“Tell her about your situation and ask for her help. Even if she doesn’t cooperate, it is not good to become angry or irritated with her. She might promise to cooperate but not keep her promise, because she doesn’t know. Even if she acts like that, do not press her, ‘Why did you break your promise?’ Ask for help even if you have to ask 10 times. You have to deal with her under the premise that she doesn’t know.

‘She acts like that not because she is bad but because she doesn’t know.’

“Think like this and teach her repeatedly, and if she fails to do so 10 times, teach her the 11th time. But when you teach her, do not say, ‘Do this for your own sake.’ Instead, tell her,

‘I understand your situation fully. But I am really tired now. We can’t afford to have a room for you now. I have to go to work early tomorrow morning, so I have to go to bed now. This is our situation, so I would appreciate your help.’

“Try to ask for her help repeatedly. If you become angry or irritated, she will feel hurt emotionally and your situation will become worse in the future. If you let her have her way, she will become inconsiderate; on the other hand, if you scold her, she will be hurt emotionally. So you need to improve her behavior, but do so wisely.

“You have to choose wisely how to deal with your child. When children behaved badly during the Joseon period, mothers resorted to sometimes spanking, but they also used other methods to discipline their children. For example, when a child didn’t listen to his mother, she told him to get a rod and hit her on the calf with it.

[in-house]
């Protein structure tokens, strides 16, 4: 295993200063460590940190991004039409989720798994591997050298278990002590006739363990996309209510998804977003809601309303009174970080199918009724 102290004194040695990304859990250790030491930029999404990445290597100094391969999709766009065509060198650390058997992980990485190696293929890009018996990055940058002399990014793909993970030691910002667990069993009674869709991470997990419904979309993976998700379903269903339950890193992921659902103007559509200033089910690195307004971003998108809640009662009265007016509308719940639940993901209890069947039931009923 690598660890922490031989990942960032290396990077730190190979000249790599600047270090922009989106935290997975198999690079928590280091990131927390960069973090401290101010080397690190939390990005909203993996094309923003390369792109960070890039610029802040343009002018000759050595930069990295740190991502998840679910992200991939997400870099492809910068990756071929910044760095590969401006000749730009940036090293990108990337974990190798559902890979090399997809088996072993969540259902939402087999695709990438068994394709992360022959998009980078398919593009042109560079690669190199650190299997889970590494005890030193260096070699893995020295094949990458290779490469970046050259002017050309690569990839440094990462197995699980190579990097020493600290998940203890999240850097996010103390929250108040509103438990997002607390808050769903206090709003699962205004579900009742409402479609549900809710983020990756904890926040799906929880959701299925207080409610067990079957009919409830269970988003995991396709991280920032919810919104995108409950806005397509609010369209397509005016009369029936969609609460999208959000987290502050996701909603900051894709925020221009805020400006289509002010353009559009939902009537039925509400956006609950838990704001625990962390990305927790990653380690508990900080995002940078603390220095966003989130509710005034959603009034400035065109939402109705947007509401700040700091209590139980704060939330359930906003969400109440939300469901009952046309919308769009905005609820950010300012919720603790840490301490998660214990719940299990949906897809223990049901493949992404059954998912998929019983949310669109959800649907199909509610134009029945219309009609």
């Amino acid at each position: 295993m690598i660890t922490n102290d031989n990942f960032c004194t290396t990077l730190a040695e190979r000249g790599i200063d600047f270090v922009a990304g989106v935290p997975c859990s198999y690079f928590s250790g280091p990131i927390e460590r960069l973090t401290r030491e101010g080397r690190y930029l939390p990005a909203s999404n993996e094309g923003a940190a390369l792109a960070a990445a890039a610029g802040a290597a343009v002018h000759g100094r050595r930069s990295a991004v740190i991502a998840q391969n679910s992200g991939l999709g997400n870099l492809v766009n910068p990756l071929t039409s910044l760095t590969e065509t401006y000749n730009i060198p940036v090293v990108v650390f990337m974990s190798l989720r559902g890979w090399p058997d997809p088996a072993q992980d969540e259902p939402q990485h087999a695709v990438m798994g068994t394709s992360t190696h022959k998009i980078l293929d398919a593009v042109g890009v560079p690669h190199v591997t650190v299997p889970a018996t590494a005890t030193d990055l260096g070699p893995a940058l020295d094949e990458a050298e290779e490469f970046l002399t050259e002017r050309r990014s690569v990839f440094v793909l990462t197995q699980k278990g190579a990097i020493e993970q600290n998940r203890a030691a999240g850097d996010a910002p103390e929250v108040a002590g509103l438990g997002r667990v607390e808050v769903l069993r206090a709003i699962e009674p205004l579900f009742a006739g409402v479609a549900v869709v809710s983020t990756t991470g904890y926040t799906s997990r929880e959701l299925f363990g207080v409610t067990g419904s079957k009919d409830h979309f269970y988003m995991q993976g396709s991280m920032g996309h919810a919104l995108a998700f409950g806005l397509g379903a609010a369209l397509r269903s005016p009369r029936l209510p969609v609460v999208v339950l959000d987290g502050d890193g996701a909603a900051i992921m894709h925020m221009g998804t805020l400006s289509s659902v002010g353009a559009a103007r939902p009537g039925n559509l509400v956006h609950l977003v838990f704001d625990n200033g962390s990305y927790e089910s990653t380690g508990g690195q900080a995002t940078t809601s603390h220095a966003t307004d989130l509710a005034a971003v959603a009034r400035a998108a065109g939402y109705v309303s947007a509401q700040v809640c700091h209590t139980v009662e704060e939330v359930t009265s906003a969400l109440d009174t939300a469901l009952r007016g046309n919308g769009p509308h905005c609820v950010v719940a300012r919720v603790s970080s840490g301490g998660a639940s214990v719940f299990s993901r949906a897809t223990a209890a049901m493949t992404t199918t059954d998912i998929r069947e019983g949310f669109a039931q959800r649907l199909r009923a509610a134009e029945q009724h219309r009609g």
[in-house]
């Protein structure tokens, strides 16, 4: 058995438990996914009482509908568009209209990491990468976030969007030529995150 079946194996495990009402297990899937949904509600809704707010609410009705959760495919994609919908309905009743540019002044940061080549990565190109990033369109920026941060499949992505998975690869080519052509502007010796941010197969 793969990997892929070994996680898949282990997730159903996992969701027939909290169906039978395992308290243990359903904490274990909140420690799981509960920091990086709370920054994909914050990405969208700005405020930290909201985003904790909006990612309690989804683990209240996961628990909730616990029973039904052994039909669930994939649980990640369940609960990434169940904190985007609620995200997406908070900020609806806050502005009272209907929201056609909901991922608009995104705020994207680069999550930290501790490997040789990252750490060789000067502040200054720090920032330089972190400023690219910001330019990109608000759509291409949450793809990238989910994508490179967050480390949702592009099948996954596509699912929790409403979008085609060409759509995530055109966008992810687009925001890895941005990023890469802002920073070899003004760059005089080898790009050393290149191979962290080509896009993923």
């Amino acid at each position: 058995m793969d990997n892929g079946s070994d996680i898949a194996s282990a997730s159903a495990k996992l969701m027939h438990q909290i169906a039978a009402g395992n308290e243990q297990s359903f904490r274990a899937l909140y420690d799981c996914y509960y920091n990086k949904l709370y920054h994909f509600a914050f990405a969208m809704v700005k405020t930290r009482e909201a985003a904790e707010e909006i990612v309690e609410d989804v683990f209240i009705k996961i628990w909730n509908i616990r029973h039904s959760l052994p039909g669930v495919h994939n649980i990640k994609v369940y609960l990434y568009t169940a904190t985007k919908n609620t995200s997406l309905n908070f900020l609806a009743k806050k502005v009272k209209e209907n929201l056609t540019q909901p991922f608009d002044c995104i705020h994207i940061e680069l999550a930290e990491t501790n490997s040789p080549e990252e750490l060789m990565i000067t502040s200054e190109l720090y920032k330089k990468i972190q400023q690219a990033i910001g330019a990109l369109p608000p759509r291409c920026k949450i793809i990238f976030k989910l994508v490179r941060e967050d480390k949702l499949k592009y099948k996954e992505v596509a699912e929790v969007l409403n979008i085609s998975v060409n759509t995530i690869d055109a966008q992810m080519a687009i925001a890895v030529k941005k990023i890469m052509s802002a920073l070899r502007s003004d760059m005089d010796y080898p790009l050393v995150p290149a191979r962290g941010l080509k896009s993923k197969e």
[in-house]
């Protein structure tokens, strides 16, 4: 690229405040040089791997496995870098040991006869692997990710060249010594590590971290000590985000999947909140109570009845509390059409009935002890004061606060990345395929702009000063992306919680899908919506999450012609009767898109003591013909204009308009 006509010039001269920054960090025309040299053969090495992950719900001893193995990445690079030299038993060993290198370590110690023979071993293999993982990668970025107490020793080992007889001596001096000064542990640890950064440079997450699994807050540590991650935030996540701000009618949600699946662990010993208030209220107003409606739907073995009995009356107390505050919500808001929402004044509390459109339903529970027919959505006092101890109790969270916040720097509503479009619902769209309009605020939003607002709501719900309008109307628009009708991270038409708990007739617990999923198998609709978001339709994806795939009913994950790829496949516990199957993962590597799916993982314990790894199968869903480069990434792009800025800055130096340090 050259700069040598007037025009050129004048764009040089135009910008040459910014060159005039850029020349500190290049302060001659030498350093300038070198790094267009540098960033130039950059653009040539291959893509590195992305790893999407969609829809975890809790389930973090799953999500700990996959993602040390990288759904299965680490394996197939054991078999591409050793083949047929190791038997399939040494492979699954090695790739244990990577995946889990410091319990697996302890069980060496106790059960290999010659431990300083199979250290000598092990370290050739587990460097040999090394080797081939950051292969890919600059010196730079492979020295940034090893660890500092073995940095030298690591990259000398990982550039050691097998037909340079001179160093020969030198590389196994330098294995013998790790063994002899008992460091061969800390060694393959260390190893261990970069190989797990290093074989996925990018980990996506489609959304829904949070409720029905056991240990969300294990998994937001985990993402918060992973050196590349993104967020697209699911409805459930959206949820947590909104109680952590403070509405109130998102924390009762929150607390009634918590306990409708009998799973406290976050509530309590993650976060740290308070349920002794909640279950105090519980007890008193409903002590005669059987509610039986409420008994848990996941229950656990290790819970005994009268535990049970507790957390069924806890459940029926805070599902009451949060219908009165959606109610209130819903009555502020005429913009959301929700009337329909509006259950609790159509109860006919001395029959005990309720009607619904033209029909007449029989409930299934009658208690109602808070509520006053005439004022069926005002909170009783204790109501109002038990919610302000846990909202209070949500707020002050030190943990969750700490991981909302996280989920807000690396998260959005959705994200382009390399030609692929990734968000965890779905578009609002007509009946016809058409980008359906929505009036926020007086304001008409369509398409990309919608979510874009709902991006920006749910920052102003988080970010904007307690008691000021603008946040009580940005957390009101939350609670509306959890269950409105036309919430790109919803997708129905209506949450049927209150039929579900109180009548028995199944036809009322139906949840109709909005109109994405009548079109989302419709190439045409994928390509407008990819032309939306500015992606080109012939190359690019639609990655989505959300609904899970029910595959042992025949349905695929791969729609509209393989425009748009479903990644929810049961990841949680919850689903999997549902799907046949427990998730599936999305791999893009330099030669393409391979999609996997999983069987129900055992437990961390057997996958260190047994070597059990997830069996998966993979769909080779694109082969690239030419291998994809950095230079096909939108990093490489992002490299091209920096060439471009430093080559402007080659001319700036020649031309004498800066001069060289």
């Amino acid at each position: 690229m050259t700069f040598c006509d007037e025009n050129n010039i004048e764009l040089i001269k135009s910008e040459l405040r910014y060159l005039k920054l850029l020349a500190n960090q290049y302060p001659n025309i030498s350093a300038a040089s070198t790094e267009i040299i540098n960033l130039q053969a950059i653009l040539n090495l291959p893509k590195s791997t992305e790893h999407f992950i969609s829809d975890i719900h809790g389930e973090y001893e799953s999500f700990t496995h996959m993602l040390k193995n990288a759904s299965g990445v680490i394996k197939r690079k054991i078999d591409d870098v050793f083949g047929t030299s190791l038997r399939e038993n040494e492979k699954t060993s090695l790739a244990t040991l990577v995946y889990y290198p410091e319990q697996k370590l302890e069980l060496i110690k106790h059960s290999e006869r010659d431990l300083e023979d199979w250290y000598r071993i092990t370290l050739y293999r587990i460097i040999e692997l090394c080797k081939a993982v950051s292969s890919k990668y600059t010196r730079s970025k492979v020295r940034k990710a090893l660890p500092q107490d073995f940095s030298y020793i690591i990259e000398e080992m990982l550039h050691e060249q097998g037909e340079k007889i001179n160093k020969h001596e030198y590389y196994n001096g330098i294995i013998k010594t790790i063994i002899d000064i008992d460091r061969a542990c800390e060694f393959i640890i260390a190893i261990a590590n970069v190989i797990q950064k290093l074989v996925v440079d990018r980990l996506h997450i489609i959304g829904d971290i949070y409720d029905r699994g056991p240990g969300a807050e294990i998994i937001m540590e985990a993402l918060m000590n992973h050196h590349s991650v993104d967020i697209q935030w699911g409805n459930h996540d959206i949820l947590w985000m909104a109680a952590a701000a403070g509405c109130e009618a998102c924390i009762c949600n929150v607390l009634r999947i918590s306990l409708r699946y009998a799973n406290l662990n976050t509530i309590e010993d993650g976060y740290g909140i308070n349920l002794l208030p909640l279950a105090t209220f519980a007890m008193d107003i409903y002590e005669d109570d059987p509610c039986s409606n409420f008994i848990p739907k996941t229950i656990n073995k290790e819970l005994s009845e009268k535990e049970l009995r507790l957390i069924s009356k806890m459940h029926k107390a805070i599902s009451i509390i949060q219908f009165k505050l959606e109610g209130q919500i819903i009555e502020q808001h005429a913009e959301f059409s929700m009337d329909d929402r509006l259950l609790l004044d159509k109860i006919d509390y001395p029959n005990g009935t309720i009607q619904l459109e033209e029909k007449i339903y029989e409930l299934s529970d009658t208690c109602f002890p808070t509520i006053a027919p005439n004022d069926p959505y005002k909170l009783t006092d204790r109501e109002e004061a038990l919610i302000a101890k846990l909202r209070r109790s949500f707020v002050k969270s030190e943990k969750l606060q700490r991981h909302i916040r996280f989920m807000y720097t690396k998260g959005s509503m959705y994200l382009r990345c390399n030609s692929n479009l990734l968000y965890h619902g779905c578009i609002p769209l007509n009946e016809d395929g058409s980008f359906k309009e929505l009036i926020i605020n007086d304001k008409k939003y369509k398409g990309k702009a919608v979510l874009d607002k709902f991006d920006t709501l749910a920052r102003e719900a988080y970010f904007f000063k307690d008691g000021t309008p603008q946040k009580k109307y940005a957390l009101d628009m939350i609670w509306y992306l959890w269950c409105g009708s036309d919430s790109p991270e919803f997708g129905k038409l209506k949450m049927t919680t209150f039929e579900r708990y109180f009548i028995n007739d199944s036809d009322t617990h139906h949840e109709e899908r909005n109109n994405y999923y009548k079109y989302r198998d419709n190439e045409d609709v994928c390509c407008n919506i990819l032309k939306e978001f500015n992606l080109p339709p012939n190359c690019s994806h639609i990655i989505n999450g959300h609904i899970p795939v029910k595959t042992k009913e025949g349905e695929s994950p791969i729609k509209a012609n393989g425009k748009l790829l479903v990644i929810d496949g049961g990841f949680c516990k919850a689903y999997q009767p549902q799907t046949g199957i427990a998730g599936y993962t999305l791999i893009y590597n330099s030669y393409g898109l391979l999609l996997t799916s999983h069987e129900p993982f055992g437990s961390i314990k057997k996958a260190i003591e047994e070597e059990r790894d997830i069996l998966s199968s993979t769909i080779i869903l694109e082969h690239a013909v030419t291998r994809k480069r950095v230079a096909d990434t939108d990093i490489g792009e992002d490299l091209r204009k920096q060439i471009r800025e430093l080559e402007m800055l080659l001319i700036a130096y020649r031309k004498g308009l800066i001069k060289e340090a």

‘I should be punished for not raising you right. It’s not your fault, it’s my fault.’

“The child cried as he hit his mother and he changed while crying. This is one way. I am not saying that you should be beaten by your child. I am saying that forcing something on someone brings only temporary results. Your child will change only if she realizes your hardship or her heart is moved. So, just as you are appealing for my help, tell your child about your hardship honestly and ask for her help. How about telling her: ‘If I can’t sleep well tonight, I’ll have a hard time tomorrow, so can you help me?’

“You reasoned with me kindly and now I understand how I should deal with my child. Just as I appealed for your help, I will tell her about my hardship and deal with her wisely. I am deeply moved by your advice. Thank you.”

There were other questions.

  • According to a newspaper article on Oct. 12, North Korean leader Kim Jong-un said that the main enemy of North Korea is war itself. I am curious to know your thoughts on the current situation of North Korea and prospects for inter-Korean relations.
  • I’ve been distressed for two years over $2,000. I’ve hired a labor lawyer for industrial accidents but I am troubled by his fee, which is too high in my opinion.

After the questions and answers, the Dharma meeting ended with Four Great Vows. It was already past 9 O’clock in the evening. Outside, the full moon was shining brightly over the yard.

Tomorrow, Ven. Pomnyun Sunim will go to Bonghwa Jungto Retreat Center and meet guests and take a walk with them along the canyons of the upper streams of Nakdonggang.